Referring to the above passage text, create an Intentional Learning Community that you feel needs to happen within the school you plan to teach at, (grades 6-12, respectively: middle and high schools). How would you go about building your community? What activities would you include to build trust and to aid in the creation of a supportive environment? What would your ground rules be? How would you approach those resistant to these communities? After giving a brief narrative response to the above questions - please answer the reflection questions below and include those answers within the same document.


•           Leaning into discomfort can be challenging but it is such an important part of growth and learning. How can examining and sharing your own beliefs and biases help to create a space for more equitable systems and policies?

•           How can protocols such as Micro Labs and Circles of Identity help your Intentional Learning Community facilitate difficult conversations and growth? And why is it important to go beyond these protocols to have deeper, more meaningful conversations?

•           Think about your school or district. Who do you think are the students who are not being served? Do you think there are certain policies and practices that privilege some students, while potentially oppressing others? Write down your answers and examine them after you analyze data to see where your inclinations may not be in line with the data.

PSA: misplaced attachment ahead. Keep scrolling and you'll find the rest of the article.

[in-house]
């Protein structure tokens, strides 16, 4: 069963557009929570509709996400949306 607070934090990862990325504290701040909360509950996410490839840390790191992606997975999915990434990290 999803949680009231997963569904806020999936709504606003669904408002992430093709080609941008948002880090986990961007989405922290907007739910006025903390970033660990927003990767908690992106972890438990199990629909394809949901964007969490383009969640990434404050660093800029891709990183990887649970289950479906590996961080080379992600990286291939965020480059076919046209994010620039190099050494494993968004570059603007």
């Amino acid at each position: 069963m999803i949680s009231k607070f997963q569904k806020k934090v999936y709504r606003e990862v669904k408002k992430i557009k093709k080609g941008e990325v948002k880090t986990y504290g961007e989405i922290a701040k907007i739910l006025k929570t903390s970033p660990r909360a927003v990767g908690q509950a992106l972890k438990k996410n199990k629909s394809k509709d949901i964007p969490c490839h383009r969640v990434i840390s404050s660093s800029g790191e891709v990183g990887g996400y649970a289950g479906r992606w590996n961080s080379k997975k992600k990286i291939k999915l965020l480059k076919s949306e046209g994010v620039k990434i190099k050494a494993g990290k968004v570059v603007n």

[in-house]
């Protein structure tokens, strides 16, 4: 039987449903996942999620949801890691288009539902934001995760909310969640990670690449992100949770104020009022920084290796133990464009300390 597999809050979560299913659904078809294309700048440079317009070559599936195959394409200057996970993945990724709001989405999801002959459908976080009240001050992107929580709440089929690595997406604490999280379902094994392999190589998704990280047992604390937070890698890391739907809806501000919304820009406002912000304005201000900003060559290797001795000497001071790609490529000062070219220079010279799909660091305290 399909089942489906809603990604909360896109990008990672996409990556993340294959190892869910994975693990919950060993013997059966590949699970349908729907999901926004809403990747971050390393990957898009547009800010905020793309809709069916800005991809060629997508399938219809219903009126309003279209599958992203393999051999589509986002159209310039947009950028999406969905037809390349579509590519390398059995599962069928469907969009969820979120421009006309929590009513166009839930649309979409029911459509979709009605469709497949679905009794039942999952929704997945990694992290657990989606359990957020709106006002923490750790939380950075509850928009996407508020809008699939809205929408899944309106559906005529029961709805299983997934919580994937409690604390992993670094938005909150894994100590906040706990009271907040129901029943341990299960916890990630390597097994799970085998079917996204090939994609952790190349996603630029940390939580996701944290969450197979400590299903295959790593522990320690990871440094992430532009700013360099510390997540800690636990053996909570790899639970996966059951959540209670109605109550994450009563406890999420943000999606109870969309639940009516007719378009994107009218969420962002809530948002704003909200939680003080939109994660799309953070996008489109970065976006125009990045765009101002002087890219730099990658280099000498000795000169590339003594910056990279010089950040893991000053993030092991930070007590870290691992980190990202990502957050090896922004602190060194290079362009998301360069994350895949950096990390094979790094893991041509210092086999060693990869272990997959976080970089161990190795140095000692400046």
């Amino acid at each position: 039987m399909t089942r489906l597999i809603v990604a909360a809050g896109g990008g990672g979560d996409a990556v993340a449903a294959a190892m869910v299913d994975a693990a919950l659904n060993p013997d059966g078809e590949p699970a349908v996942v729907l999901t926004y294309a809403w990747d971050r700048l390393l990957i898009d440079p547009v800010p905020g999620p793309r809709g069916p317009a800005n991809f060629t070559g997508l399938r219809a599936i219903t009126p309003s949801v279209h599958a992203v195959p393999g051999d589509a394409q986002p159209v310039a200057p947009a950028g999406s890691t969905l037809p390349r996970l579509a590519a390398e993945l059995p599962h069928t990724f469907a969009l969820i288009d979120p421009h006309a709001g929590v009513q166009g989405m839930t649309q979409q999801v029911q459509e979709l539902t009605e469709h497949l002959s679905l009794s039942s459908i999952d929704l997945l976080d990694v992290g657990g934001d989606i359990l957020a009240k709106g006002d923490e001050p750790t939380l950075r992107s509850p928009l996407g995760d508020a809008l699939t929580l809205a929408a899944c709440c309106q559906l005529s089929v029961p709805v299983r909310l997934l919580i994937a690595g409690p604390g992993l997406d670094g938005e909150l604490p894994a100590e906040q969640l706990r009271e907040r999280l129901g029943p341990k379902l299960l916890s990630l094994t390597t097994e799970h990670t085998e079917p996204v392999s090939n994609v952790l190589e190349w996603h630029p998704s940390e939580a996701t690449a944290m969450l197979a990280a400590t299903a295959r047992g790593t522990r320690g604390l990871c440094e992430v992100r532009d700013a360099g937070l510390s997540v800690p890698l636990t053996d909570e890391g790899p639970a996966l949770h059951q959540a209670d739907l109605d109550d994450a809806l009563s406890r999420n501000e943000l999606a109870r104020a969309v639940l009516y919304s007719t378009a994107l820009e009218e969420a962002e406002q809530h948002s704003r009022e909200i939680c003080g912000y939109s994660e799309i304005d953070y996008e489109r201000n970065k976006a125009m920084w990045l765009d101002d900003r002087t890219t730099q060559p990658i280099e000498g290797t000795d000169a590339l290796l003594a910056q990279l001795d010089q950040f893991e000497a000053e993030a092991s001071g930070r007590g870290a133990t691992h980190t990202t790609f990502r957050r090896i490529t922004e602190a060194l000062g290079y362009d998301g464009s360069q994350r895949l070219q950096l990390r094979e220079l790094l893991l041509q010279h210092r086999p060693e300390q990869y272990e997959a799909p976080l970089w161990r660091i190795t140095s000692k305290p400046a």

•           What makes fostering collaboration and community within an Intentional Learning Community a critical strategy to provide multiple means of engagement?

•           How can minimizing threats and distractions lead to increased engagement when having difficult conversations with our colleagues about social justice?

•           How is expert teaching linked to expert learning?

•           After reviewing the key considerations for an Intentional Learning Community, do you believe that you have this type of professional learning community in your school? Why or why not? In your position, how could you help to build it?